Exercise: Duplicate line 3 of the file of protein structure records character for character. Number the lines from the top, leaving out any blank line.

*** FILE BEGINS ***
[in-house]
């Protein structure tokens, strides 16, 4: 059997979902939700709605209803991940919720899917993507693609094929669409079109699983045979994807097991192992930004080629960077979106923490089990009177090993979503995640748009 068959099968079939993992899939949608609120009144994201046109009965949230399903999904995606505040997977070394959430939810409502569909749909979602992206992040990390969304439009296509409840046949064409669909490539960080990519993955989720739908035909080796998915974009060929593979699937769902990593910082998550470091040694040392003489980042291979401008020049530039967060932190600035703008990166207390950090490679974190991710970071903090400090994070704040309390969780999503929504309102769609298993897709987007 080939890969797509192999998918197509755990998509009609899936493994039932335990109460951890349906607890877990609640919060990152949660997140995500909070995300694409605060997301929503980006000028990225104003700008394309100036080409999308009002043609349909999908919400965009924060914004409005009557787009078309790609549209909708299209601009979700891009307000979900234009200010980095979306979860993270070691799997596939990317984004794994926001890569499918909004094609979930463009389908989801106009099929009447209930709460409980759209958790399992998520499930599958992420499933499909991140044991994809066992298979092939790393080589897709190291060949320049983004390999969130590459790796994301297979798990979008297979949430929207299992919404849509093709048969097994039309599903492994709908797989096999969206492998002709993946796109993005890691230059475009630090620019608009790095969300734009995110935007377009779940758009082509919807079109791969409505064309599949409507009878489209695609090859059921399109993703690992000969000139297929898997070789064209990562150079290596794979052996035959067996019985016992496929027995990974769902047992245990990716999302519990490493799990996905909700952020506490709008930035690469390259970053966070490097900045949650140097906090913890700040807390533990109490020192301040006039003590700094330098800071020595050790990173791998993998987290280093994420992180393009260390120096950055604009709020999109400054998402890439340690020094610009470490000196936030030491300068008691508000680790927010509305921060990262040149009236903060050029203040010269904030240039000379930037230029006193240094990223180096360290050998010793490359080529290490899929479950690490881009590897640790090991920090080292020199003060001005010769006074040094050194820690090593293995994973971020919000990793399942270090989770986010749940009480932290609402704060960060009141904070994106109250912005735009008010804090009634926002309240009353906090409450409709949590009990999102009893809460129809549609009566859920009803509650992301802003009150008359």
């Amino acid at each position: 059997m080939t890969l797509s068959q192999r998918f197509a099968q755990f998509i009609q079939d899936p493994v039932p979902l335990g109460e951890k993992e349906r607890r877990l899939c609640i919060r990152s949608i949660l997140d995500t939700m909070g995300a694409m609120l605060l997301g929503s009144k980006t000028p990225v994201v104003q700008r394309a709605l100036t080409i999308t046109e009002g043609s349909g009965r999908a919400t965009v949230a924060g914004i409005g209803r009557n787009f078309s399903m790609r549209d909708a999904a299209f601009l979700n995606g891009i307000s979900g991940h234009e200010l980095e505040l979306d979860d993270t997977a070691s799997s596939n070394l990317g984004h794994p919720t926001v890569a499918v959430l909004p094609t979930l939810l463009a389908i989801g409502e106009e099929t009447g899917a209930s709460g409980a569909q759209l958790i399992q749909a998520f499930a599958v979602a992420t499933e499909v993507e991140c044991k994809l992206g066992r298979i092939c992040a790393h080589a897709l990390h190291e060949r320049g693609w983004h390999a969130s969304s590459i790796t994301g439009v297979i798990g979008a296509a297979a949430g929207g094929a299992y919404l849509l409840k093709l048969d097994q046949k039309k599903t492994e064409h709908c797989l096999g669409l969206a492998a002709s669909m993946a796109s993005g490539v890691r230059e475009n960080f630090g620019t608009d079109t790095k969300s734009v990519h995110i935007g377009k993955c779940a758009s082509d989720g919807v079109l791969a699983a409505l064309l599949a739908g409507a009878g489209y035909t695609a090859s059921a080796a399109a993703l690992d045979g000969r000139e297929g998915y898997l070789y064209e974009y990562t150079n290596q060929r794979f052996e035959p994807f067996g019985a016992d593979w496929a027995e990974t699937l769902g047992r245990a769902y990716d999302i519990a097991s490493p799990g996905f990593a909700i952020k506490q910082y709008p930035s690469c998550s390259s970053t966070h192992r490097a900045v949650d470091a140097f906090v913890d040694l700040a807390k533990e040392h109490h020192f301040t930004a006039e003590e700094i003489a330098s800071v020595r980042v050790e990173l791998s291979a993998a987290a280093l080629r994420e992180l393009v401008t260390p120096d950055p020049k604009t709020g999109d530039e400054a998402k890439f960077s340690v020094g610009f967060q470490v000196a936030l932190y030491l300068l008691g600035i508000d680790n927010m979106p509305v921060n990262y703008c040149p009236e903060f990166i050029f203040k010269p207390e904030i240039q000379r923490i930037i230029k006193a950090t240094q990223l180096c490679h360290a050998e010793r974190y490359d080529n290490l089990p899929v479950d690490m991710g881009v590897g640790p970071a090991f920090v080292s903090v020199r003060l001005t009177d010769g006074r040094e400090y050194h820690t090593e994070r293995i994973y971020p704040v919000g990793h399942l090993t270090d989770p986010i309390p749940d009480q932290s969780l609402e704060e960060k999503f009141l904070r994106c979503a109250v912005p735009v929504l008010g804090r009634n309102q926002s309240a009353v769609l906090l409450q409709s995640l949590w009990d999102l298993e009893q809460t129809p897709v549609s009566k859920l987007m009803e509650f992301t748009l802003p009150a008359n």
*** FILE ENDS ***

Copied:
């Amino acid at each position: 059997m080939t890969l797509s068959q192999r998918f197509a099968q755990f998509i009609q079939d899936p493994v039932p979902l335990g109460e951890k993992e349906r607890r877990l899939c609640i919060r990152s949608i949660l997140d995500t939700m909070g995300a694409m609120l605060l997301g929503s009144k980006t000028p990225v994201v104003q700008r394309a709605l100036t080409i999308t046109e009002g043609s349909g009965r999908a919400t965009v949230a924060g914004i409005g209803r009557n787009f078309s399903m790609r549209d909708a999904a299209f601009l979700n995606g891009i307000s979900g991940h234009e200010l980095e505040l979306d979860d993270t997977a070691s799997s596939n070394l990317g984004h794994p919720t926001v890569a499918v959430l909004p094609t979930l939810l463009a389908i989801g409502e106009e099929t009447g899917a209930s709460g409980a569909q759209l958790i399992q749909a998520f499930a599958v979602a992420t499933e499909v993507e991140c044991k994809l992206g066992r298979i092939c992040a790393h080589a897709l990390h190291e060949r320049g693609w983004h390999a969130s969304s590459i790796t994301g439009v297979i798990g979008a296509a297979a949430g929207g094929a299992y919404l849509l409840k093709l048969d097994q046949k039309k599903t492994e064409h709908c797989l096999g669409l969206a492998a002709s669909m993946a796109s993005g490539v890691r230059e475009n960080f630090g620019t608009d079109t790095k969300s734009v990519h995110i935007g377009k993955c779940a758009s082509d989720g919807v079109l791969a699983a409505l064309l599949a739908g409507a009878g489209y035909t695609a090859s059921a080796a399109a993703l690992d045979g000969r000139e297929g998915y898997l070789y064209e974009y990562t150079n290596q060929r794979f052996e035959p994807f067996g019985a016992d593979w496929a027995e990974t699937l769902g047992r245990a769902y990716d999302i519990a097991s490493p799990g996905f990593a909700i952020k506490q910082y709008p930035s690469c998550s390259s970053t966070h192992r490097a900045v949650d470091a140097f906090v913890d040694l700040a807390k533990e040392h109490h020192f301040t930004a006039e003590e700094i003489a330098s800071v020595r980042v050790e990173l791998s291979a993998a987290a280093l080629r994420e992180l393009v401008t260390p120096d950055p020049k604009t709020g999109d530039e400054a998402k890439f960077s340690v020094g610009f967060q470490v000196a936030l932190y030491l300068l008691g600035i508000d680790n927010m979106p509305v921060n990262y703008c040149p009236e903060f990166i050029f203040k010269p207390e904030i240039q000379r923490i930037i230029k006193a950090t240094q990223l180096c490679h360290a050998e010793r974190y490359d080529n290490l089990p899929v479950d690490m991710g881009v590897g640790p970071a090991f920090v080292s903090v020199r003060l001005t009177d010769g006074r040094e400090y050194h820690t090593e994070r293995i994973y971020p704040v919000g990793h399942l090993t270090d989770p986010i309390p749940d009480q932290s969780l609402e704060e960060k999503f009141l904070r994106c979503a109250v912005p735009v929504l008010g804090r009634n309102q926002s309240a009353v769609l906090l409450q409709s995640l949590w009990d999102l298993e009893q809460t129809p897709v549609s009566k859920l987007m009803e509650f992301t748009l802003p009150a008359n």